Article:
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Biochemistry. 2003 May 13;42(18):5301-11.

Zinc ion effects on individual Ssp DnaE intein splicing steps: regulating pathway progression.

Author information

1
New England Biolabs, Inc., Beverly, Massachusetts 01915-5599, USA.

Abstract

Use of the naturally split, self-splicing Synechocystis sp. PCC6803 DnaE intein permits separate purification of the N- and C-terminal intein domains. Otherwise spontaneous intein-mediated reactions can therefore be controlled in vitro, allowing detailed study of intein kinetics. Incubation of the Ssp DnaE intein with ZnCl(2) inhibited trans splicing, hydrolysis-mediated N-terminal trans cleavage, and C-terminal trans cleavage reactions. Maximum inhibition of the splicing reaction was achieved at equal molar concentrations of ZnCl(2) and intein domains, suggesting a 1:1 metal ion:intein binding stoichiometry. Mutation of the (+)1 cysteine residue to valine (C(+)1V) alleviated the inhibitory effects of ZnCl(2). Valine substitution in the absence of ZnCl(2) blocked trans splicing and decreased C-terminal cleavage kinetics in a manner similar to that of the native (+)1 cysteine in the presence of ZnCl(2). These data are consistent with Zn(2+)-mediated inhibition of the Ssp DnaE intein via chelation of the (+)1 cysteine residue. N-Terminal trans cleavage can occur via both spontaneous hydrolysis and nucleophilic (e.g., DTT) attack. Comparative examination of N-terminal cleavage rates using amino acid substitution (C(+)1V) and Zn(2+)-mediated inhibition permitted the maximum contribution of hydrolysis to overall N-terminal cleavage kinetics to be determined. Stable intermediates consisting of the associated intein domains were detected by PAGE and provided evidence of a rapid C-terminal cleavage step. Acute control of the C-terminal reaction was achieved by the rapid reversal of Zn(2+)-mediated inhibition by EDTA. By inhibiting both the splicing pathway and spontaneous hydrolysis with Zn(2+), reactants can be diverted from the trans splicing to the trans cleavage pathway where DTT and EDTA can regulate N- and C-terminal cleavage, respectively.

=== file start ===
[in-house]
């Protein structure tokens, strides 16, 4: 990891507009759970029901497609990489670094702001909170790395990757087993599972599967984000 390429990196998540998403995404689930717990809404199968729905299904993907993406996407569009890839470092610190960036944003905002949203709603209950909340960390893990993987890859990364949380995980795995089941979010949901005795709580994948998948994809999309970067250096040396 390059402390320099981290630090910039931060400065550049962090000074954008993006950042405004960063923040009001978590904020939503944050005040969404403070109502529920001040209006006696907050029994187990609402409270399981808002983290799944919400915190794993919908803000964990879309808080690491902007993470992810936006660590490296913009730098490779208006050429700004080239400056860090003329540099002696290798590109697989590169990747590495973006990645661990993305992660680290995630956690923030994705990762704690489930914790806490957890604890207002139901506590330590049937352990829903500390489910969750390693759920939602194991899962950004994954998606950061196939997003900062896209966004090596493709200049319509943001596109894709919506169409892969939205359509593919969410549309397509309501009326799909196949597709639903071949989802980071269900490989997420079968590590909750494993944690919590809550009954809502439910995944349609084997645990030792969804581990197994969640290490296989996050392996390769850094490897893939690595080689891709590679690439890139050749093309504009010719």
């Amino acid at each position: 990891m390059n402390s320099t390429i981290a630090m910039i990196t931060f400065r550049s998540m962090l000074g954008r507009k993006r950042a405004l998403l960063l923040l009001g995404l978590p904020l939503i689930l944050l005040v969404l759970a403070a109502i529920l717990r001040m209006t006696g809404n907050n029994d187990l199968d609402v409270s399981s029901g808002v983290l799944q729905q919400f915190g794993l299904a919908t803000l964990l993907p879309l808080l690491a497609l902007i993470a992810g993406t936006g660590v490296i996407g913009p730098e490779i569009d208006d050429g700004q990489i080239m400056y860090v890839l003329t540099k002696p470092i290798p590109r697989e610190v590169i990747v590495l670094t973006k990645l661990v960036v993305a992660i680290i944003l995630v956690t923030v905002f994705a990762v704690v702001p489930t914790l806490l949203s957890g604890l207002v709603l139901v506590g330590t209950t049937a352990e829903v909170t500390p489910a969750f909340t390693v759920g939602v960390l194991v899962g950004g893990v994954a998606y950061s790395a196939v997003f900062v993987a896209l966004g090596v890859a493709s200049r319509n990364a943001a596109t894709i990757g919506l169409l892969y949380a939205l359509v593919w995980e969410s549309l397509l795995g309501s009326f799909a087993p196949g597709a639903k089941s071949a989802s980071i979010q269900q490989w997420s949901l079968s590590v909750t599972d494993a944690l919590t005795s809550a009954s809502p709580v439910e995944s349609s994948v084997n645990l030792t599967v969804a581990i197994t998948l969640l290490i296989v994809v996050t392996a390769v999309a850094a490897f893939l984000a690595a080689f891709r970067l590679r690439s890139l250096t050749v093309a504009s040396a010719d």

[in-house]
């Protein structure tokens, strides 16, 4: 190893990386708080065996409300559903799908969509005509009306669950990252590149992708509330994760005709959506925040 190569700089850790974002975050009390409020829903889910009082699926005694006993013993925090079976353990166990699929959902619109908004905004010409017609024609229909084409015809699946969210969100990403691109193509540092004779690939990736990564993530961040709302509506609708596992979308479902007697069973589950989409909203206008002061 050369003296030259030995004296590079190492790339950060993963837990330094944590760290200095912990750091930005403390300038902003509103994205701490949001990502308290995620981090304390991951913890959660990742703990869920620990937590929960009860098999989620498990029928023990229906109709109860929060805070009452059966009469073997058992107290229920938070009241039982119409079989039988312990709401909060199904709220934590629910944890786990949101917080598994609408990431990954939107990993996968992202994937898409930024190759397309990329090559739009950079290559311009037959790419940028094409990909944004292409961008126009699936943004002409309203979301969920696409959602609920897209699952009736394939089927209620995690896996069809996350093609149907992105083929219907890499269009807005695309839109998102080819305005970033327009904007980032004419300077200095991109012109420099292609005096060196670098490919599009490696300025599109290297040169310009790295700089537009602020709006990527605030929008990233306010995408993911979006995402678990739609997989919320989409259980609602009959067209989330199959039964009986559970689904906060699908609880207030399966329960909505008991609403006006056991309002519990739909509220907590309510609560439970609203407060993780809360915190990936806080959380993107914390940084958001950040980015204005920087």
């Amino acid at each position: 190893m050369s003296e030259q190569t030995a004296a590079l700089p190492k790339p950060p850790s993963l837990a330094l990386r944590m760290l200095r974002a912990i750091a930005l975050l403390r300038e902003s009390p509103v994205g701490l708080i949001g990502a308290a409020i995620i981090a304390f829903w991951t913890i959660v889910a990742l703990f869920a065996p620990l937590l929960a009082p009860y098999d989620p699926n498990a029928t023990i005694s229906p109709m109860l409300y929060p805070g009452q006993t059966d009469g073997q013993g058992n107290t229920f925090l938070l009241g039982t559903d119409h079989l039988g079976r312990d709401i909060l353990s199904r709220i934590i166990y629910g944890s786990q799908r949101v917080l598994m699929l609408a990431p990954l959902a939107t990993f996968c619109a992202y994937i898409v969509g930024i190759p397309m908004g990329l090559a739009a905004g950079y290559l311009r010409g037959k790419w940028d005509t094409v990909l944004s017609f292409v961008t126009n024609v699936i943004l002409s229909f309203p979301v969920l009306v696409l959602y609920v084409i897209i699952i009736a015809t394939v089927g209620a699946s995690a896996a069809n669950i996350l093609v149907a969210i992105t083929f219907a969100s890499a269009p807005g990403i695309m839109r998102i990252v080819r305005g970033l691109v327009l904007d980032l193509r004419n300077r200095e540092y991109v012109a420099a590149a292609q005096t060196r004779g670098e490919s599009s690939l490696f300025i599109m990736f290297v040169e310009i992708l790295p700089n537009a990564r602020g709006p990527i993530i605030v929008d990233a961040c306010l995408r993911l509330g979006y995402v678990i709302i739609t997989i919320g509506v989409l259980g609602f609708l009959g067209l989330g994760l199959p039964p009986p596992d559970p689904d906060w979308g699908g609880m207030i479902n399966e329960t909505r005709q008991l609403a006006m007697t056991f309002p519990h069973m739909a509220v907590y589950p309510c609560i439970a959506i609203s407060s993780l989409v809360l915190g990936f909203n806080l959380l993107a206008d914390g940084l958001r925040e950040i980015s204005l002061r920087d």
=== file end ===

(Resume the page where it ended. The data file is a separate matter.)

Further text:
PMID:
12731871
DOI:
10.1021/bi020679e
[Indexed for MEDLINE]

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